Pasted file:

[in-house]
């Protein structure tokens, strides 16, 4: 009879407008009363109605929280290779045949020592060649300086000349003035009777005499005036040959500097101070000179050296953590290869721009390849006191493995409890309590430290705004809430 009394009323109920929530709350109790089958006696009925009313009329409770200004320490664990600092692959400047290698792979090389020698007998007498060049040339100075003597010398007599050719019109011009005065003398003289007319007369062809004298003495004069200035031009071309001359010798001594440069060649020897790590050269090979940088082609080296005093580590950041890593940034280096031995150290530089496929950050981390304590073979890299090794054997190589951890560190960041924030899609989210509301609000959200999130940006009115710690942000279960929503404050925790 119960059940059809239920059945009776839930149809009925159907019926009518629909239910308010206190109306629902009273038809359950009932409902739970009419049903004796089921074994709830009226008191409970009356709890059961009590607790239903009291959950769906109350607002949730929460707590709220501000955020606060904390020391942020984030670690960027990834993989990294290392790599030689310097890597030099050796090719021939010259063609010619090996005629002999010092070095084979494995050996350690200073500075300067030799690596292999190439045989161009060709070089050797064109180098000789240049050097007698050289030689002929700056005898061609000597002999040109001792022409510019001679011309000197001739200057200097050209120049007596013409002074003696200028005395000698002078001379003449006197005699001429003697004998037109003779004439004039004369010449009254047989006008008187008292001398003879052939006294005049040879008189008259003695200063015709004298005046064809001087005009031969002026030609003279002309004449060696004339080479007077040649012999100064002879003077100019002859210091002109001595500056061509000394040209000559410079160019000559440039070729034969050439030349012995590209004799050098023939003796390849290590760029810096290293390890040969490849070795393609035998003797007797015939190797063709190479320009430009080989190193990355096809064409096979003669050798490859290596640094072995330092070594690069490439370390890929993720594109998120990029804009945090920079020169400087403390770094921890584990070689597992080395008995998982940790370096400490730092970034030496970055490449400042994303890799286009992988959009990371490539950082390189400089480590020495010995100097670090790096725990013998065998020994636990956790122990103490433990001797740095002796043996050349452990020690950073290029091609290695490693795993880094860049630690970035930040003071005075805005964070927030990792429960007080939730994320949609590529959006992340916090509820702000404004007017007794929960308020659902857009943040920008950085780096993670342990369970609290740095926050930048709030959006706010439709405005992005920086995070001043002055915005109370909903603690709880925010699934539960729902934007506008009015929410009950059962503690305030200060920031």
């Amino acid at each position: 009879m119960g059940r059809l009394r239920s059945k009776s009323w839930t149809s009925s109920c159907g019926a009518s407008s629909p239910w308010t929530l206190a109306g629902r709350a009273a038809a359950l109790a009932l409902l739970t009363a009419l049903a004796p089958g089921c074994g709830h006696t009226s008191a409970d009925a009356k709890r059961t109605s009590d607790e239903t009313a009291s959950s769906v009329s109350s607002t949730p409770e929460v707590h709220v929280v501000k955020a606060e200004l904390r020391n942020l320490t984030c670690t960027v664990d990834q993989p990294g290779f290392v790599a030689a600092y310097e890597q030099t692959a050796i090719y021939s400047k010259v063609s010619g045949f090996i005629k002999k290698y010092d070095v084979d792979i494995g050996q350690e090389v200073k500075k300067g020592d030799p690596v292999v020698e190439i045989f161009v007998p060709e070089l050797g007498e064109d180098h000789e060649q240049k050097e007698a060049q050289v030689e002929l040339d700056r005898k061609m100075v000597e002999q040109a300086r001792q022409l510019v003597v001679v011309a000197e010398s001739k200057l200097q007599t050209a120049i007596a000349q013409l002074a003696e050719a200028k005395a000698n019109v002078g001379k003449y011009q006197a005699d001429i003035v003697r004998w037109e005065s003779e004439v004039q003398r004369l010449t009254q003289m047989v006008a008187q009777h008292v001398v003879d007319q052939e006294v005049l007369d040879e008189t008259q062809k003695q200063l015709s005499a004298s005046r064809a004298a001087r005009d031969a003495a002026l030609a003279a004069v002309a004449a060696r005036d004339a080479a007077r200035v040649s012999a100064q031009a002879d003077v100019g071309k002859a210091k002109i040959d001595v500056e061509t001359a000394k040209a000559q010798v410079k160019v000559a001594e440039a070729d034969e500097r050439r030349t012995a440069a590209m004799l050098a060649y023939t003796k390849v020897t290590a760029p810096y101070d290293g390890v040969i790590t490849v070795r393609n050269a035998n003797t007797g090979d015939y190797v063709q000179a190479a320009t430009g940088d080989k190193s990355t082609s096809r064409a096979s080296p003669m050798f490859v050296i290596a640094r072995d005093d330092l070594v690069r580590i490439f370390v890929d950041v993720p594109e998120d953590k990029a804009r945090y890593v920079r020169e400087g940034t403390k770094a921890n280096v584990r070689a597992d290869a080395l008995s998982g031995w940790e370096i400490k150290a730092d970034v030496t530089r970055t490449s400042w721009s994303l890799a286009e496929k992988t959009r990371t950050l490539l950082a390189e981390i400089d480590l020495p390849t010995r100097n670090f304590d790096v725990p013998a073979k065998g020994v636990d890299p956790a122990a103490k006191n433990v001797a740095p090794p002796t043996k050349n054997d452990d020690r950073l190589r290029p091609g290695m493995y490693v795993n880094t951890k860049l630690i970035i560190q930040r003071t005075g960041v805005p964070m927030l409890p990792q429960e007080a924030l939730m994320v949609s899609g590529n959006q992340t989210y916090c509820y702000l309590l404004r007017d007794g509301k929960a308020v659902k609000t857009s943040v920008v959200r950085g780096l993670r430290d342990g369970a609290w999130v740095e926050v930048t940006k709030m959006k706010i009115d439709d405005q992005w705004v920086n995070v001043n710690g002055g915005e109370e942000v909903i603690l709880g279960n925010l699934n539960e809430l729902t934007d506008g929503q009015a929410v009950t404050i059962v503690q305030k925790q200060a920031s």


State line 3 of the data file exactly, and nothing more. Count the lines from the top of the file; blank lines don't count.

């Amino acid at each position: 009879m119960g059940r059809l009394r239920s059945k009776s009323w839930t149809s009925s109920c159907g019926a009518s407008s629909p239910w308010t929530l206190a109306g629902r709350a009273a038809a359950l109790a009932l409902l739970t009363a009419l049903a004796p089958g089921c074994g709830h006696t009226s008191a409970d009925a009356k709890r059961t109605s009590d607790e239903t009313a009291s959950s769906v009329s109350s607002t949730p409770e929460v707590h709220v929280v501000k955020a606060e200004l904390r020391n942020l320490t984030c670690t960027v664990d990834q993989p990294g290779f290392v790599a030689a600092y310097e890597q030099t692959a050796i090719y021939s400047k010259v063609s010619g045949f090996i005629k002999k290698y010092d070095v084979d792979i494995g050996q350690e090389v200073k500075k300067g020592d030799p690596v292999v020698e190439i045989f161009v007998p060709e070089l050797g007498e064109d180098h000789e060649q240049k050097e007698a060049q050289v030689e002929l040339d700056r005898k061609m100075v000597e002999q040109a300086r001792q022409l510019v003597v001679v011309a000197e010398s001739k200057l200097q007599t050209a120049i007596a000349q013409l002074a003696e050719a200028k005395a000698n019109v002078g001379k003449y011009q006197a005699d001429i003035v003697r004998w037109e005065s003779e004439v004039q003398r004369l010449t009254q003289m047989v006008a008187q009777h008292v001398v003879d007319q052939e006294v005049l007369d040879e008189t008259q062809k003695q200063l015709s005499a004298s005046r064809a004298a001087r005009d031969a003495a002026l030609a003279a004069v002309a004449a060696r005036d004339a080479a007077r200035v040649s012999a100064q031009a002879d003077v100019g071309k002859a210091k002109i040959d001595v500056e061509t001359a000394k040209a000559q010798v410079k160019v000559a001594e440039a070729d034969e500097r050439r030349t012995a440069a590209m004799l050098a060649y023939t003796k390849v020897t290590a760029p810096y101070d290293g390890v040969i790590t490849v070795r393609n050269a035998n003797t007797g090979d015939y190797v063709q000179a190479a320009t430009g940088d080989k190193s990355t082609s096809r064409a096979s080296p003669m050798f490859v050296i290596a640094r072995d005093d330092l070594v690069r580590i490439f370390v890929d950041v993720p594109e998120d953590k990029a804009r945090y890593v920079r020169e400087g940034t403390k770094a921890n280096v584990r070689a597992d290869a080395l008995s998982g031995w940790e370096i400490k150290a730092d970034v030496t530089r970055t490449s400042w721009s994303l890799a286009e496929k992988t959009r990371t950050l490539l950082a390189e981390i400089d480590l020495p390849t010995r100097n670090f304590d790096v725990p013998a073979k065998g020994v636990d890299p956790a122990a103490k006191n433990v001797a740095p090794p002796t043996k050349n054997d452990d020690r950073l190589r290029p091609g290695m493995y490693v795993n880094t951890k860049l630690i970035i560190q930040r003071t005075g960041v805005p964070m927030l409890p990792q429960e007080a924030l939730m994320v949609s899609g590529n959006q992340t989210y916090c509820y702000l309590l404004r007017d007794g509301k929960a308020v659902k609000t857009s943040v920008v959200r950085g780096l993670r430290d342990g369970a609290w999130v740095e926050v930048t940006k709030m959006k706010i009115d439709d405005q992005w705004v920086n995070v001043n710690g002055g915005e109370e942000v909903i603690l709880g279960n925010l699934n539960e809430l729902t934007d506008g929503q009015a929410v009950t404050i059962v503690q305030k925790q200060a920031s």